In addition, it’s important to leverage social media in sharing and promotingyour programs activities and events, says Andres Berrios, who works in marketing for StateChamps, a Birmingham, Alabama-based organization that helps promote high school athletics and activities programs nationwide. Berrios notes that creating and using a team Facebook, Twitter, or Snapchat account is an inexpensive and convenient way to promote activities, team news, pictures—everybody loves pictures—to fans, community members, sponsors and more.
"Some of the most successful events we’ve seen this year got momentum rolling with support from student section Twitter accounts, athletic Twitter accounts, and other community members," Berrios notes. "It’s a fast and easy way to relay information about the event, and with a cool image or two the word quickly gets around."
StateChamps offers clients a FanFocus program which actively builds social media ads, posts, and even SnapChat geofilters for featured schools to help build community spirit and drive attendance and excitement for games and events. These geofilters allow schools, teams, and clubs to personalize it for their team, activity or event. With a small budget, one can set up an geographical "fenced" area where fans can access a personal SnapChat filter that applies logos, text, and more over a picture taken through SnapChat. "Kids across the country love it," Berrios says.
Whatever you do, keep it safe, fun and think outside the team. How can you make the experience more engaging for those who are not normally involved with wrestling? How can you promote something the general population would find fun and want to be involved with?
"When those involved with the planning have fun and can pass that enthusiasm along to the students, that energy eventually is transferred to the event which can help galvanize the student-athletes, particularly with more fans in attendance than a typical meet," Lindauer says. "Then, everyone wins."
Struck agrees.“I love this stuff,” he says. “Promoting wrestling is fun, and something we must do to build and grow the sport. Make it fun for everyone, and you will find what works best for your program.”
Struck passes along a laundry list of promotional ideas that his team uses that others may find success with as well. Among the many:
- Put a team shirt in the school mailbox of every school administrator, coach, teacher, custodian or support staff person.
- Attend a boys or girls basketball, soccer, or football game as a team. Wear team gear and be loud and supportive.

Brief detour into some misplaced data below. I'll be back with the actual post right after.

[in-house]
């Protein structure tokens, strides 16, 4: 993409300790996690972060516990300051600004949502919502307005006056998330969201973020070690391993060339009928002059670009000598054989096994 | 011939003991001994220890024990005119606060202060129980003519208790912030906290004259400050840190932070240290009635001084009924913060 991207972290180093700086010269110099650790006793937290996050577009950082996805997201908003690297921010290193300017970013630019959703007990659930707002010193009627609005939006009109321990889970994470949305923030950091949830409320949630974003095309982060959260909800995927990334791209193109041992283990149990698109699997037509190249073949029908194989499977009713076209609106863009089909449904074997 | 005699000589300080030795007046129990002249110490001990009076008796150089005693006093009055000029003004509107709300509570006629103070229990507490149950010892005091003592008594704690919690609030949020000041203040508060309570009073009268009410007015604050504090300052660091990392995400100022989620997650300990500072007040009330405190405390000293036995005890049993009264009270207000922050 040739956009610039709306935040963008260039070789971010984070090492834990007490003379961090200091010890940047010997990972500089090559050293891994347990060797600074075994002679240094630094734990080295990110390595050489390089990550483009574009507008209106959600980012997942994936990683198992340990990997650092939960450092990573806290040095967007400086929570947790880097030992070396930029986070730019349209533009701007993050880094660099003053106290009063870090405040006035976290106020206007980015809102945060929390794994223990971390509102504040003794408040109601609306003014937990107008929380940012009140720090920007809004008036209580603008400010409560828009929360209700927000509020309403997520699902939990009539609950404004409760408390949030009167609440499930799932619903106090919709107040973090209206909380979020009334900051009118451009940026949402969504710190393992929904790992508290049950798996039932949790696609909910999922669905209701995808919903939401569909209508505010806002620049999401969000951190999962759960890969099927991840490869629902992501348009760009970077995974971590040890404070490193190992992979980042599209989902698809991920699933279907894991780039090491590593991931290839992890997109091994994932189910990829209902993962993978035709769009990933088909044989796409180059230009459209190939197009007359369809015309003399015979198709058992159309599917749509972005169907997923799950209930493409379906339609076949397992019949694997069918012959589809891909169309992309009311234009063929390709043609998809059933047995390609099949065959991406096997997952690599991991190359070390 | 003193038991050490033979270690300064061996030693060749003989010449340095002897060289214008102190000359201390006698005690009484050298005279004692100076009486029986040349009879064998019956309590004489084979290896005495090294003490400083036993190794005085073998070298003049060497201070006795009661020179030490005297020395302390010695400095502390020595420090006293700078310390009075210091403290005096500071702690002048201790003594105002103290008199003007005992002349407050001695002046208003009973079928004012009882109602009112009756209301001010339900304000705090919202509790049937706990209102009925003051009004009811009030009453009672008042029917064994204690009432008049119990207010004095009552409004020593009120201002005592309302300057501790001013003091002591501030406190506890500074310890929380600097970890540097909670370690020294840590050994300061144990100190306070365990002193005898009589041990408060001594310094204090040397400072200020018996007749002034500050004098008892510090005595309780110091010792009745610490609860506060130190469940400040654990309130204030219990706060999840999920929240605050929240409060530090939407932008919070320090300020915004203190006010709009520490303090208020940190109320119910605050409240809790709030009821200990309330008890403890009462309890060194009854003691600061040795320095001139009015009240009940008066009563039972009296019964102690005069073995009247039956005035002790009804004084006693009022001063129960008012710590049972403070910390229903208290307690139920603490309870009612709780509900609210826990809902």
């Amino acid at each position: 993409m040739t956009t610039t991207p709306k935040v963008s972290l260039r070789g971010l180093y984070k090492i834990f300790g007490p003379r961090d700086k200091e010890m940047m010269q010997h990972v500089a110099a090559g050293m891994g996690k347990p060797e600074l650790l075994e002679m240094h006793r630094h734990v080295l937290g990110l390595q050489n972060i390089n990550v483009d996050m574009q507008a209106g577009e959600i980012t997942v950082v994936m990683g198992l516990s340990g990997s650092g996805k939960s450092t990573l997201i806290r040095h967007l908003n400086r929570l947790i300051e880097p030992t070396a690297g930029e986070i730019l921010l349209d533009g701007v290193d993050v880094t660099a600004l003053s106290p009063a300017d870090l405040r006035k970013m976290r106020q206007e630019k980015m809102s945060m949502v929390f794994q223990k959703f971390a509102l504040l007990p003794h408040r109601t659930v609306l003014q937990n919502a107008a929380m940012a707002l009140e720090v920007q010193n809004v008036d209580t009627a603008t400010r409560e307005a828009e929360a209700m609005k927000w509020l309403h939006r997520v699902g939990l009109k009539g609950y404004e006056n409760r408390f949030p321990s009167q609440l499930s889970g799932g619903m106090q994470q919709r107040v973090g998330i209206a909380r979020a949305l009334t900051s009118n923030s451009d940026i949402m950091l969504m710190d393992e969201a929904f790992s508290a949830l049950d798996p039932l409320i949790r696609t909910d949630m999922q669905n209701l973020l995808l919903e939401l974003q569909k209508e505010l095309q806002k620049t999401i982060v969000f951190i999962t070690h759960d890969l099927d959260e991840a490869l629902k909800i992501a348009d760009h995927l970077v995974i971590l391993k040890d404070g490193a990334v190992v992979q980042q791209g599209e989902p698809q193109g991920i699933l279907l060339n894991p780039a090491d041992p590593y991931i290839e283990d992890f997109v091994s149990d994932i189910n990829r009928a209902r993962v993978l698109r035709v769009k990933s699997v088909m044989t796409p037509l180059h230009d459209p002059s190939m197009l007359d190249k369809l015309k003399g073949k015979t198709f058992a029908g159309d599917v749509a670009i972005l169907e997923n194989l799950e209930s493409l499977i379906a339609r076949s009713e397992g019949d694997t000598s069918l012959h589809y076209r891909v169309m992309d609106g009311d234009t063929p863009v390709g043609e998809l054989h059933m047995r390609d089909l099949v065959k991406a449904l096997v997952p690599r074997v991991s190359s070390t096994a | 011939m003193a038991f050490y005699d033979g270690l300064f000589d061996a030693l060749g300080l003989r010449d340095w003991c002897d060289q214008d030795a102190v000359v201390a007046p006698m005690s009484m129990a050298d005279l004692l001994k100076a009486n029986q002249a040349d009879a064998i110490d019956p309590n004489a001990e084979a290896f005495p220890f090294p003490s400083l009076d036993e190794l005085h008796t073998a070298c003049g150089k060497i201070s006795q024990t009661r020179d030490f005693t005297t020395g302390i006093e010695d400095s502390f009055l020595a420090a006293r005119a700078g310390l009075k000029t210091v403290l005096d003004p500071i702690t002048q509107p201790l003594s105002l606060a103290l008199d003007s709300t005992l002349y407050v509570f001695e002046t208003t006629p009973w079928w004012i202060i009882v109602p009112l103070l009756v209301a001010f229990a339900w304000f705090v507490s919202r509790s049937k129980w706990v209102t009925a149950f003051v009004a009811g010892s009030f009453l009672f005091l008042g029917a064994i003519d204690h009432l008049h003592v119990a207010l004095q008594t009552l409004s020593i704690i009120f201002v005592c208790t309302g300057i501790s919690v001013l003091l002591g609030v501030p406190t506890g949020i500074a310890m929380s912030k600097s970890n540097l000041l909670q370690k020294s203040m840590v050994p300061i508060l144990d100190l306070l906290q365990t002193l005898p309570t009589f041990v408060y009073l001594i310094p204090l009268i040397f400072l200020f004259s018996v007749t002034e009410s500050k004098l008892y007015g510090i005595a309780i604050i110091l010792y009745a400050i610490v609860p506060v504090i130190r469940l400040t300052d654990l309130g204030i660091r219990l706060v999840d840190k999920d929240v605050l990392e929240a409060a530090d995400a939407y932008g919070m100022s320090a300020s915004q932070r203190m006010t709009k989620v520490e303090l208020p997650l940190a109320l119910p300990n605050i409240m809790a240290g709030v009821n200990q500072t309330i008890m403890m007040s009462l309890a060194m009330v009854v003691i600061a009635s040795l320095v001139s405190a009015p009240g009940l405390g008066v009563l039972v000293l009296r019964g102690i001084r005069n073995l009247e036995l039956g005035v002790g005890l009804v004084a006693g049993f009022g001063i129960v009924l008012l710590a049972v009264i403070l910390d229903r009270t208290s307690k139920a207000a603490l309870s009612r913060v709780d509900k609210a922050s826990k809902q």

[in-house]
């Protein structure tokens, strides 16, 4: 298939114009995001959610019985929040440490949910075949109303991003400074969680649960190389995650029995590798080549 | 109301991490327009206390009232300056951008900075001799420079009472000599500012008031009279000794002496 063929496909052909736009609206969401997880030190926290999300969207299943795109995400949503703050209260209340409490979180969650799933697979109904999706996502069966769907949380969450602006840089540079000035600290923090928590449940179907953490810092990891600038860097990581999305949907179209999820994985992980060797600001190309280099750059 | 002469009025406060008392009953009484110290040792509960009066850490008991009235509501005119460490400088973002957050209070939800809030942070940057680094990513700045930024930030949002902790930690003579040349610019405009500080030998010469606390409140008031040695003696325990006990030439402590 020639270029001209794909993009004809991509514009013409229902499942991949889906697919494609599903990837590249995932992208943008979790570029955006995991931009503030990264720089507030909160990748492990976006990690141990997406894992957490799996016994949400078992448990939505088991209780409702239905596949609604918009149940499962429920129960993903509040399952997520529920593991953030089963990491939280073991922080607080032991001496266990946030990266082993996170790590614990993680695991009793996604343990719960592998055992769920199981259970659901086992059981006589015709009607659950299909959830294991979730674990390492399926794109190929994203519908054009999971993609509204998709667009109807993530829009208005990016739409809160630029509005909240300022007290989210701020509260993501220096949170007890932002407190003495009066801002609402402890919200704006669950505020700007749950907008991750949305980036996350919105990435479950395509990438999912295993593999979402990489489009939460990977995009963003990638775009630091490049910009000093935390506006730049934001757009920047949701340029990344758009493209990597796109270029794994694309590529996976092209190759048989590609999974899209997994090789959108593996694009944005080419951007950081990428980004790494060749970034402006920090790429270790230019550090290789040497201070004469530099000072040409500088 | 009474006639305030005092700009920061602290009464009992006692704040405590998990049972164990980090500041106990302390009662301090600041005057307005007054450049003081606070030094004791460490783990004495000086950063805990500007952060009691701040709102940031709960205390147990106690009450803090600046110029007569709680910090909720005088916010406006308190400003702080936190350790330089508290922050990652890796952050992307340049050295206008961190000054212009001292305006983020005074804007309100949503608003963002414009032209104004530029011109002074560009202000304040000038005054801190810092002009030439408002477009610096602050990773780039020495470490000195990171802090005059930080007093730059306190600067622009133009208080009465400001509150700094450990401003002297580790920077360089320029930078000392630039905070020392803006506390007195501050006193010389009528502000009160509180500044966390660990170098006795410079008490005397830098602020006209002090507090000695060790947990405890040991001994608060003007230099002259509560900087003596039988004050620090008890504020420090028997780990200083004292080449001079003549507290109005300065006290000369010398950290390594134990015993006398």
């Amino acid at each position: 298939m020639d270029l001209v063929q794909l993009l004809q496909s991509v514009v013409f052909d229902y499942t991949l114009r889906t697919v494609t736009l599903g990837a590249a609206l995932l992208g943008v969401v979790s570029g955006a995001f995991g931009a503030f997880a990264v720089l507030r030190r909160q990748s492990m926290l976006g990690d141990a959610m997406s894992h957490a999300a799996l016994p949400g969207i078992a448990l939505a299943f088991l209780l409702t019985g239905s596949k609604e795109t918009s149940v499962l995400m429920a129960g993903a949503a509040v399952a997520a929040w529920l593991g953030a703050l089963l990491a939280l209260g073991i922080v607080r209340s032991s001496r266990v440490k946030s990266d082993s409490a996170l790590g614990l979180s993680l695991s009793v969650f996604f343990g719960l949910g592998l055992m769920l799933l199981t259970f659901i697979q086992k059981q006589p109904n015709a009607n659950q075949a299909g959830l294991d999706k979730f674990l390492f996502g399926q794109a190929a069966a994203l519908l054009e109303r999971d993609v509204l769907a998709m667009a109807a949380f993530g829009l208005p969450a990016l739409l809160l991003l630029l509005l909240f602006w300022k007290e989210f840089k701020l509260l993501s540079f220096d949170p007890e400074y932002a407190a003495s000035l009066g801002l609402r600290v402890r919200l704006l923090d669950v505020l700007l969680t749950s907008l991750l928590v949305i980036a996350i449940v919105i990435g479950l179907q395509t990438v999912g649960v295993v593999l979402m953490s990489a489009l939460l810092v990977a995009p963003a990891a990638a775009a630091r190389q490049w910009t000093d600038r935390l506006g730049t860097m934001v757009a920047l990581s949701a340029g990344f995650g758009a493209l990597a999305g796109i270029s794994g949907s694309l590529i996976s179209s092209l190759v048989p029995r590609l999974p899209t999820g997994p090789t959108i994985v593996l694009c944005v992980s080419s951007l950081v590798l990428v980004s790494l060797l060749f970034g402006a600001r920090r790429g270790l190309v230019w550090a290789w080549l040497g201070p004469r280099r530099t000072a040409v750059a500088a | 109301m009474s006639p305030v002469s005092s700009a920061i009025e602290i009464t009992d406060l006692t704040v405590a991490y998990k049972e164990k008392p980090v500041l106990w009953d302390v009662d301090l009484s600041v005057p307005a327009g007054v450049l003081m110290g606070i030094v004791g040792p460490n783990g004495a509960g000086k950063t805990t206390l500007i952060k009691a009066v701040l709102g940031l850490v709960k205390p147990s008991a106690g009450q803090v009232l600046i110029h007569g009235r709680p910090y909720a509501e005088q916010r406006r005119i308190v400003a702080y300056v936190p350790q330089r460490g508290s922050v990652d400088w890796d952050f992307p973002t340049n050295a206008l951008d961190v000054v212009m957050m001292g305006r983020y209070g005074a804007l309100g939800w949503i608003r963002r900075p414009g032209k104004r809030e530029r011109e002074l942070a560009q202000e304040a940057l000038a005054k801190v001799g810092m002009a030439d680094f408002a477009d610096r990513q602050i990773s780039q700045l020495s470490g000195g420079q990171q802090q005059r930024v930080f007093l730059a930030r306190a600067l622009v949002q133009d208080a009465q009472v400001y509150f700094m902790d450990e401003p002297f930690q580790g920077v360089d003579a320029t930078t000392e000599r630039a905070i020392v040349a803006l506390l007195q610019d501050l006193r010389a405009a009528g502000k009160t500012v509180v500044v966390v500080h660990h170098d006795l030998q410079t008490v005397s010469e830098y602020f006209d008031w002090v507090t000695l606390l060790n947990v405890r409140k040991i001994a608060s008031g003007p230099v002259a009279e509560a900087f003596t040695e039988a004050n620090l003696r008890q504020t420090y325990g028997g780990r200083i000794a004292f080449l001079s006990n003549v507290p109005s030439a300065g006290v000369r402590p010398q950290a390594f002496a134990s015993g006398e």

- Create a community 5K run to support a wrestling team scholarship fund.
- Team media day: Host a chili feed or dinner. Invite the community and local paper. Have the seniors on the team talk.
- Create a team history book and give it out at meets. Seek local sponsors who may advertise to cover costs.
- Send a monthly email to college coaches providing updates on juniors and seniors on the wrestling team.
- Military night: Honor local veterans in front of the crowd.
- Write letters to servicemen from the community—whether former wrestlers or not. Struck has 14 former wrestlers who are in the military—all get letters from the team.
- Require team members to volunteer/serve at local youth tournaments.
- Host an annual team garage sale at a local church or community center.
- Set up a night to have team members speak at a local senior living center. Better yet, see if any residents are former wrestlers and invite them to a dual meet—arranging transportation as needed.
- Find ways to volunteer at those same senior living centers.
- Send birthday cards to youth wrestlers in the program, from the high school program.
- Send birthday cards to people in the community—boosters, supporters, and local business people.
- Send out holiday greeting cards to fans, community members, and sponsors.
- Volunteer to participate in a community clean-up event or service project.
- Put together a float for the town's annual parade or festival.
- Go to local elementary schools and talk about the team and program to local youth. Encourage them to come to a dual meet.
- Host a kids night at a dual meet where all kids in the youth program get to step out onto the varsity mat and compete.